When that’s all done, you’re ready to start printing!

Sovol SV06 Plus Features

The SV06 Plus comes with a lot of features that you won’t find on other 3D printers under $500. Most of these were already present on the SV06, but they have been improved to be even better.

Let’s go over the most notable ones.

Planetary-Geared Direct Extruder

The SV06 Plus has the same planetary-geared direct extruder as the SV06 does. We believe it is the component that contributes the most to the SV06 series’ high print quality.

You can expect the SV06 Plus to print with high accuracy. The extruder offers snappy retractions, little stringing, and is able to push out very thick layers of filament without skipping.

The manual drive wheel on the front of the extruder is a feature we love as well. Compared to other extruders, it makes it so much easier to manually load or unload filament without having to use the slower screen interface.

Beefy All-Metal Hot End

Because the Sovol SV06 Plus is a large 3D printer, the company has upgraded the print head with a more powerful hot end. It has a longer heater block, a longer nozzle, and a powerful 50W heater cartridge.

This essentially allows the machine to melt and push out filament faster. Ideal if you want to print at higher print speeds or if you want to install a larger nozzle to print thicker layers.

One thing that we think can be improved is that the heater block does not have a lot of mass to it compared to similarly-sized heater blocks. This is because the mounting of the block requires two large holes throughout the block, removing a lot of material.

We’d like to see Sovol improve the design so that more mass can be kept in the block. This would lead to more stable temperatures and better thermal performance in the long run.

It’s not a big problem and not something you’d notice when printing at normal speeds with PLA, PLA+, ABS, PETG, and other standard materials. But if you start to push the machine to its limits, the low mass of the hot end can become more apparent.

Just like its predecessor, the SV06 Plus uses a bi-metal heat break to separate the hot end from the cold section. This reduces heat creep and shortens the melting zone. Or in simpler terms, it gives better retraction performance and higher extrusion rates.

The entire hot end is made of metal, so you can reach temperatures above 250 °C without having to worry about any PTFE lining melting or deforming. With the maximum nozzle temperature of 300°C you have wider material compatibility than a lot of other 3D printers at this price point.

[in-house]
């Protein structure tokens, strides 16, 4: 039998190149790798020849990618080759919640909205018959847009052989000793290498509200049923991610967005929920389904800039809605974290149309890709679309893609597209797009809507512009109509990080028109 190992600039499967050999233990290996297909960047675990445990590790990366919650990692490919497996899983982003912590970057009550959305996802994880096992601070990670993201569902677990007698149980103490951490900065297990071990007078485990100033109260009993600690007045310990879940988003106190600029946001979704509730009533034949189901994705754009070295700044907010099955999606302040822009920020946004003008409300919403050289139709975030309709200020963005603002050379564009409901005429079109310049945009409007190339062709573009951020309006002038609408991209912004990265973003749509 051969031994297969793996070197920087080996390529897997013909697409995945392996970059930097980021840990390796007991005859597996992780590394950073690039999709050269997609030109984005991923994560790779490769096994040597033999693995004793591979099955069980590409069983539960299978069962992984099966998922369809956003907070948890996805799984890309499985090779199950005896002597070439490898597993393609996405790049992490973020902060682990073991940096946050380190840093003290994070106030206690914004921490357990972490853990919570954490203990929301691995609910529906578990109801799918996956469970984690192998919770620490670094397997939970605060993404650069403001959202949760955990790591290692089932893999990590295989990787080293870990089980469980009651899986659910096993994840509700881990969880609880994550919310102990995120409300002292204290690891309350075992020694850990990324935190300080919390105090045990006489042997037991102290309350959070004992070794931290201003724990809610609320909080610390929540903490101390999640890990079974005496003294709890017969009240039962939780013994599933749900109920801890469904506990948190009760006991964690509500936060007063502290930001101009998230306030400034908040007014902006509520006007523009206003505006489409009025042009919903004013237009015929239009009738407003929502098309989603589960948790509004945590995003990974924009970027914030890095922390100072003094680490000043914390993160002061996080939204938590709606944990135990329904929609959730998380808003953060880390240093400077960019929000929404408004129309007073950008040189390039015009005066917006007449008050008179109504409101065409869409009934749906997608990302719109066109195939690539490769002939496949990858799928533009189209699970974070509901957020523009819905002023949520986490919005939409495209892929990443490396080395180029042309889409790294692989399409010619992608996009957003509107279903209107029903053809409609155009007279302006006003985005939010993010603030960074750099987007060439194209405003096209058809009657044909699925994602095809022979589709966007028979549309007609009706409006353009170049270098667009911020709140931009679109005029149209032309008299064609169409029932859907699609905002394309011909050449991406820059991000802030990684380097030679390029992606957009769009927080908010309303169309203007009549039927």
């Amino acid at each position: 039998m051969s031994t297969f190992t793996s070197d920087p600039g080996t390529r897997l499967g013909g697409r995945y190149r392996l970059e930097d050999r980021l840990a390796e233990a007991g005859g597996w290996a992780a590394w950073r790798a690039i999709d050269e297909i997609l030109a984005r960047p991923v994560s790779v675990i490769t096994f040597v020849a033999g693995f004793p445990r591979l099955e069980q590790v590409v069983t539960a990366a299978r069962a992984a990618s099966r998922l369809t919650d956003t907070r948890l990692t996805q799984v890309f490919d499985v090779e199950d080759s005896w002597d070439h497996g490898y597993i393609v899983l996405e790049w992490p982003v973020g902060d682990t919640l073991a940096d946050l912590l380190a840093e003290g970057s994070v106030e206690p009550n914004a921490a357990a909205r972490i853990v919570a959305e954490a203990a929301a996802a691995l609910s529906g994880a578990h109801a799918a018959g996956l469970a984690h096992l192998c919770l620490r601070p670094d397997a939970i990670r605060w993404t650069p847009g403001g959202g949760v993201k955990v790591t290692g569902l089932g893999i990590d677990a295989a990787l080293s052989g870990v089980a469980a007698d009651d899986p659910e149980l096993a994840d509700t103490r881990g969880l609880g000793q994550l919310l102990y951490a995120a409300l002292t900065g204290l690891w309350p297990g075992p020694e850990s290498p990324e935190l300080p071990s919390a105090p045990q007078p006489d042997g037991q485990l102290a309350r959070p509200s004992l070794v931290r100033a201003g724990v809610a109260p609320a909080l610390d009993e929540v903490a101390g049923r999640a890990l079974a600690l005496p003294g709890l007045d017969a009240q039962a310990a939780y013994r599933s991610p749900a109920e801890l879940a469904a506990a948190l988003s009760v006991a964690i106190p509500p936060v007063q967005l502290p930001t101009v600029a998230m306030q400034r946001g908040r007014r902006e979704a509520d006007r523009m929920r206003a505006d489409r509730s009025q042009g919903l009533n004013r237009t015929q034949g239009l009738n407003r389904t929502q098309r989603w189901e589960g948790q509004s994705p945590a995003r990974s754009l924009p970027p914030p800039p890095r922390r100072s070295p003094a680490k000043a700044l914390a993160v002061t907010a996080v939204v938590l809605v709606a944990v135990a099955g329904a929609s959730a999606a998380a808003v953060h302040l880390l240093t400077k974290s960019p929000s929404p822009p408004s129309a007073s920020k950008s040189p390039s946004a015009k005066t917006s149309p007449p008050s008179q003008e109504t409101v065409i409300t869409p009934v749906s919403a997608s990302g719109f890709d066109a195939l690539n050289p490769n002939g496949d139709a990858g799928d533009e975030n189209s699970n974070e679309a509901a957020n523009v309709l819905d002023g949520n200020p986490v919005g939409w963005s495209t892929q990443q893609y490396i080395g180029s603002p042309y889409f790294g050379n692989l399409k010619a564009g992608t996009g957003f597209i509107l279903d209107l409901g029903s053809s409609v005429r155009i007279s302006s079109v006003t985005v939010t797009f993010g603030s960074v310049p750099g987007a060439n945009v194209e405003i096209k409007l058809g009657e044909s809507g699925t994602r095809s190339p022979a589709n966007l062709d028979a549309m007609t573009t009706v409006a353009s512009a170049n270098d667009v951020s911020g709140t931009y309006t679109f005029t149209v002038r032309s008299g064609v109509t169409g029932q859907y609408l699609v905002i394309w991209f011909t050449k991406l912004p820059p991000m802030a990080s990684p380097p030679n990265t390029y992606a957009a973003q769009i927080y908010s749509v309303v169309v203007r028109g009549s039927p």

Overall, the hot end works very well and delivers great performance. We haven’t found any problems with it in our testing, as you’ll see below.

Print Cooling

The print cooling fan on the Sovol SV06 Plus is the same as on many 3D printers in this class—a generic 40x40x10 mm blower fan. It’s not particularly powerful, but it does keep the weight down and the cost of the printer in check.

Like on the SV06, the fan intake is pointed down towards the bed. It’s not an ideal configuration, because it draws in hot air that rises from the print bed. When the goal is cooling your print, you’d rather have it suck in cooler air from the sides or rear of the print head.

The fan shroud on the print head sees some significant improvements. The air is now blown at the nozzle area from multiple directions, making it more effective at cooling the freshly extruded filament.

It’s a welcome improvement for a 3D printer that can output larger amounts of filament in a shorter period of time. In practice, we have found the cooling to be adequate for most print jobs.

PEI-Coated Print Bed

Also great to see is that the Sovol has continued to include a PEI-coated print surface on the new SV06 Plus 3D printer. Not only does it give excellent adhesion, but it also makes it easier to remove prints from the bed. All you have to do is flex the bed itself, and the print will pop right off.

The most notable difference from the SV06 predecessor, aside from that this print bed is significantly larger, is the absence of dense grid lines.

On Sovol’s previous machine, we ran into an issue with the paint of the grid lines coming off when printing at higher temperatures with ABS.

Because we wanted to check if this was also the case with the SV06 Plus, we printed a large single-layer surface across the entire bed.

For consistency reasons, we used the same black ABS filament and the same temperature settings as last time. For good measure, we also left the bed at 100 °C for about 30 minutes after the print was done.

Unfortunately, the results were the same. High temperatures or certain high-temperature filaments cause the paint to come off when 3D prints are removed.

It’s not a huge issue. The paint does not come off at lower temperatures and at some point, the bed will run out of paint to give off. It’s still something to be aware of if you plan to print a lot of dark ABS.

Temperature Uniformity

The print bed of the Sovol SV06 Plus is not uniform in temperature. There’s a notable decrease in temperature in the top-left corner of the bed.